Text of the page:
A stunning, heart-breaking literary debut with the feel of a big American classic.
Mesmeric in its prose and mythic in its sweep, The Barrowfields is an extraordinary debut about the darker side of devotion, the limits of forgiveness, and the reparative power of shared pasts.
Just before Henry Aster’s birth, his father, a frustrated novelist and lawyer, reluctantly returns to the remote North Carolina mountains in which he was improbably raised and installs his young family in a gothic mansion – nicknamed ‘the vulture house’ – worthy of his hero Edgar Allan Poe. There, Henry grows up under the desk of this fierce and brilliant man. But when a death in the family tips his father toward a fearsome unravelling, what was once a young son’s reverence is poisoned, and Henry flees, not to return until years later when he, too, must go home again.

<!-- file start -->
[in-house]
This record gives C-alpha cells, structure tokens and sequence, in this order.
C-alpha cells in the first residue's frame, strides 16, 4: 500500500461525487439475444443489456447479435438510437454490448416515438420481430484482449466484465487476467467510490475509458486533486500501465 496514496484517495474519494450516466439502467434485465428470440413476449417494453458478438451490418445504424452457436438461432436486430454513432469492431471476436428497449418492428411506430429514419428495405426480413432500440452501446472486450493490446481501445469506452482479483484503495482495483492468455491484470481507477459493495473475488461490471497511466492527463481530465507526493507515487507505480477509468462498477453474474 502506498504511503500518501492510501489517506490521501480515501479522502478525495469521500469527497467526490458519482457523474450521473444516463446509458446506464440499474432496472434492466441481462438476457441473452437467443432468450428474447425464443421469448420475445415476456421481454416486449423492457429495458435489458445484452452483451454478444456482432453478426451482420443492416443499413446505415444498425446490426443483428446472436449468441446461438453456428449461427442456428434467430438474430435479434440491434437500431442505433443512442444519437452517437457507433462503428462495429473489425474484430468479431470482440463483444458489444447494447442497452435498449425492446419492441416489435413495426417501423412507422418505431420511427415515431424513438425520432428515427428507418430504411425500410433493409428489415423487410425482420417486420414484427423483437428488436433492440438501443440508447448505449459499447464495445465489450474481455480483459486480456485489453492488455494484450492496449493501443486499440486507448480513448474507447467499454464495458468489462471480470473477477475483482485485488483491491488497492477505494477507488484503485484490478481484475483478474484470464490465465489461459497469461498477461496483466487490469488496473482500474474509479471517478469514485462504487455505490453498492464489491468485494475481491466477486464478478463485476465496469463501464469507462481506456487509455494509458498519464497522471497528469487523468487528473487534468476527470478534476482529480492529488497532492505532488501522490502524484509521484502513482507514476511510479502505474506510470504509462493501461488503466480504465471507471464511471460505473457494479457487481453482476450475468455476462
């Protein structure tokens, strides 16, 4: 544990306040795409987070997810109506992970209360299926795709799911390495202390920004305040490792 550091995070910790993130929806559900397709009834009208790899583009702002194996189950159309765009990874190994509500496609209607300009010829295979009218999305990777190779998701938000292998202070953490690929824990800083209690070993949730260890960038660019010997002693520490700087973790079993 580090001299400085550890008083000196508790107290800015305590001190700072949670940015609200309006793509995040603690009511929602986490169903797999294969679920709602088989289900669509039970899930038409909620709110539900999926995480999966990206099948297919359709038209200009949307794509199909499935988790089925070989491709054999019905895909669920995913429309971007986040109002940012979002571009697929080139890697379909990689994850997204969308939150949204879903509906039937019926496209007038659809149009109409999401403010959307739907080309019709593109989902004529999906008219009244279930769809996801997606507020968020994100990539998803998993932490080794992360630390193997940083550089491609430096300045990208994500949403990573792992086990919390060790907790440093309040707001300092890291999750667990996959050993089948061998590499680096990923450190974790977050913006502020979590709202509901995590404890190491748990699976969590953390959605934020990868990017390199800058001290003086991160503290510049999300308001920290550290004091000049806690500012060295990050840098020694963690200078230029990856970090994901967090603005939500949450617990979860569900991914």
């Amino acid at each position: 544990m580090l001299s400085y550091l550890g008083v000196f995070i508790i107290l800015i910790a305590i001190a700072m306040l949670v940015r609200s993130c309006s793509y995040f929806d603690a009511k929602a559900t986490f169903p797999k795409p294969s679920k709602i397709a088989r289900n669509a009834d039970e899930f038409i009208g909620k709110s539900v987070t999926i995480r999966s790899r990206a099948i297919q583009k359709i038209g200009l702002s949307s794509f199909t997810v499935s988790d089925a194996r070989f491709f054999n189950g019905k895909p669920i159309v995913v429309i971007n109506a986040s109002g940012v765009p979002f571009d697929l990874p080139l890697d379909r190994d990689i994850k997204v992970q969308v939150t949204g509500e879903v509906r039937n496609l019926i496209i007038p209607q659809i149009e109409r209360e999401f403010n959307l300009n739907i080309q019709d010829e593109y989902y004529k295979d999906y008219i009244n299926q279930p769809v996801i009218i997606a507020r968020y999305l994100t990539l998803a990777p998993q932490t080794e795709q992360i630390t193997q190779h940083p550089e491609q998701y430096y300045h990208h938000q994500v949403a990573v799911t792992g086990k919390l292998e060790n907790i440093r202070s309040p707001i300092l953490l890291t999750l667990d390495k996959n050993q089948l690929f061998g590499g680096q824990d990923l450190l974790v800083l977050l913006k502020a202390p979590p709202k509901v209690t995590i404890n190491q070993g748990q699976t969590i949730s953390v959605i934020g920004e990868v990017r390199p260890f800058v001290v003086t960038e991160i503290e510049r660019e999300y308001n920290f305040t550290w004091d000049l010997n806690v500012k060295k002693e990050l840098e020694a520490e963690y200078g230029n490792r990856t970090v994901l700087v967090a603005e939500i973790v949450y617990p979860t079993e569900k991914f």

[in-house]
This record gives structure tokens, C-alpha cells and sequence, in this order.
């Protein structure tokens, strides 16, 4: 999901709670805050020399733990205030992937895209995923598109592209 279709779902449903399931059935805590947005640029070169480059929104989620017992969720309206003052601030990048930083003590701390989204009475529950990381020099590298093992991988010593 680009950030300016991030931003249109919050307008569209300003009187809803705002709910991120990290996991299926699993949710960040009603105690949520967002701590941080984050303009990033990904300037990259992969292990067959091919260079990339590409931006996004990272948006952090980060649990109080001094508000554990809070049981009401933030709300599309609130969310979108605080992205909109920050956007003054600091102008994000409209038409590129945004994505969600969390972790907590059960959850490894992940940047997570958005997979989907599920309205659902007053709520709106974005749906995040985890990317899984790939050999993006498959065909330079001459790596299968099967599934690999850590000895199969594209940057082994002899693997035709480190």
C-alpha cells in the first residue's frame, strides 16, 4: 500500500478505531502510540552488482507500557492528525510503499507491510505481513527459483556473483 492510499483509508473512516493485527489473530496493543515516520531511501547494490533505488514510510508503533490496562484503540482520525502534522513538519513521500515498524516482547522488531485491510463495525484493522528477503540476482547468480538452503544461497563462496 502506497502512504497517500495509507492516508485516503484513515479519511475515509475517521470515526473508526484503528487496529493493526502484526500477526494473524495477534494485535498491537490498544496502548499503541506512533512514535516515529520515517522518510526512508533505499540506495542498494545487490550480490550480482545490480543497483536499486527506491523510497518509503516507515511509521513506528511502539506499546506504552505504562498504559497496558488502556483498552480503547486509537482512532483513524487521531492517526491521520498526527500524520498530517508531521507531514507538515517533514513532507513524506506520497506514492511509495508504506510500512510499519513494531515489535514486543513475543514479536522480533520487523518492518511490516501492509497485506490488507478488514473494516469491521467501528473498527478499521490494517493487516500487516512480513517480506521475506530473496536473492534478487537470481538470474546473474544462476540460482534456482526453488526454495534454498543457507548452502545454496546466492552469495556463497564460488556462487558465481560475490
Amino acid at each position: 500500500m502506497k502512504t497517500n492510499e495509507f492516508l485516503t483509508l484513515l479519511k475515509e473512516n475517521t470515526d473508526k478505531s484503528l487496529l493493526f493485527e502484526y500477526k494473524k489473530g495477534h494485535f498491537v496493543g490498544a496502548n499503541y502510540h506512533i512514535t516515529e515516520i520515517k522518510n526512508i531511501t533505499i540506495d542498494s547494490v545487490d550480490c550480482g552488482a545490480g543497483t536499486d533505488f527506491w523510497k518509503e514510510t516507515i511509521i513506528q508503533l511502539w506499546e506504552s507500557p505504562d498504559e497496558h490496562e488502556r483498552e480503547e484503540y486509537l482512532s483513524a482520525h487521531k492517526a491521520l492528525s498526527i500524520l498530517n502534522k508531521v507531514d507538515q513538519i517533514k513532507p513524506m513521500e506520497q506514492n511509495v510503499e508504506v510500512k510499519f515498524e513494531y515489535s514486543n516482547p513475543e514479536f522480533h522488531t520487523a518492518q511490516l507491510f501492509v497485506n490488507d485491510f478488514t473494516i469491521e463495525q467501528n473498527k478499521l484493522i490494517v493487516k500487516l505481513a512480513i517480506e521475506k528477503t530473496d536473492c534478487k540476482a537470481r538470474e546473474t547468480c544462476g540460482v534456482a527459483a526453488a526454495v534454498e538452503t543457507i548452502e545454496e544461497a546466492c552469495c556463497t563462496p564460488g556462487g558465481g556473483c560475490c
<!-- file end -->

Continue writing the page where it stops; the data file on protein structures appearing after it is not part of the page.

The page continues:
About the author
Phillip Lewis was born and raised in a small town called West Jefferson in the mountains of North Carolina. He attended the University of North Carolina at Chapel Hill and later received a law degree from Campbell University. While his law practice is based in downtown Charlotte, much of his work has been in the western part of North Carolina, in the mountains.
The strength of The Barrowfields lies in emotions. Clean, true, so real that they cannot be coped with. Depicting family problems and consequences of wrong decisions is the greatest potential of this novel. Thoughts, like diseases, can be inherited. Every moment that is not devoted to children will be reflected in their future and every escape based on avoidance of responsibility will force one to return. It is a novel about a struggle with one’s own dreams, lack of acceptance and understanding among people who live according to their own rules and who are convinced that these rules are the only right and existing ones.